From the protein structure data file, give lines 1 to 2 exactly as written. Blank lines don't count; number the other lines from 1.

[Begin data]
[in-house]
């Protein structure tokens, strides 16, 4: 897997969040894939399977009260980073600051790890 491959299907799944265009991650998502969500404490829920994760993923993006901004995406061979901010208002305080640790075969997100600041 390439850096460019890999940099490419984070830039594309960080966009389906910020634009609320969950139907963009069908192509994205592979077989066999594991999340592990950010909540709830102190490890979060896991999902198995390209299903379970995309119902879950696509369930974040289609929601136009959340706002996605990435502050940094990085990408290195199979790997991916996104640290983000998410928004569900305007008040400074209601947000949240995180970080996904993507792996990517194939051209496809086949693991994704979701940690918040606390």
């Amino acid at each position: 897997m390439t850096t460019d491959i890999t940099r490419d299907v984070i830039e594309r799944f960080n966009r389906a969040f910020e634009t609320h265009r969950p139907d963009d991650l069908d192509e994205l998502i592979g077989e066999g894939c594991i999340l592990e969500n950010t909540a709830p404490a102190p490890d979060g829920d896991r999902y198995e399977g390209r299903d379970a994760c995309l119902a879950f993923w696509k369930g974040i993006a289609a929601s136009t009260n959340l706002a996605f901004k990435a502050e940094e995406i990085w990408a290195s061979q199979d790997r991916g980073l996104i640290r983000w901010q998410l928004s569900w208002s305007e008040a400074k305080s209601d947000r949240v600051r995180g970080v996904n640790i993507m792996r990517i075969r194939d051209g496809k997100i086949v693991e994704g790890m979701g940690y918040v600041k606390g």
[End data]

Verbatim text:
[in-house]
């Protein structure tokens, strides 16, 4: 897997969040894939399977009260980073600051790890 491959299907799944265009991650998502969500404490829920994760993923993006901004995406061979901010208002305080640790075969997100600041 390439850096460019890999940099490419984070830039594309960080966009389906910020634009609320969950139907963009069908192509994205592979077989066999594991999340592990950010909540709830102190490890979060896991999902198995390209299903379970995309119902879950696509369930974040289609929601136009959340706002996605990435502050940094990085990408290195199979790997991916996104640290983000998410928004569900305007008040400074209601947000949240995180970080996904993507792996990517194939051209496809086949693991994704979701940690918040606390």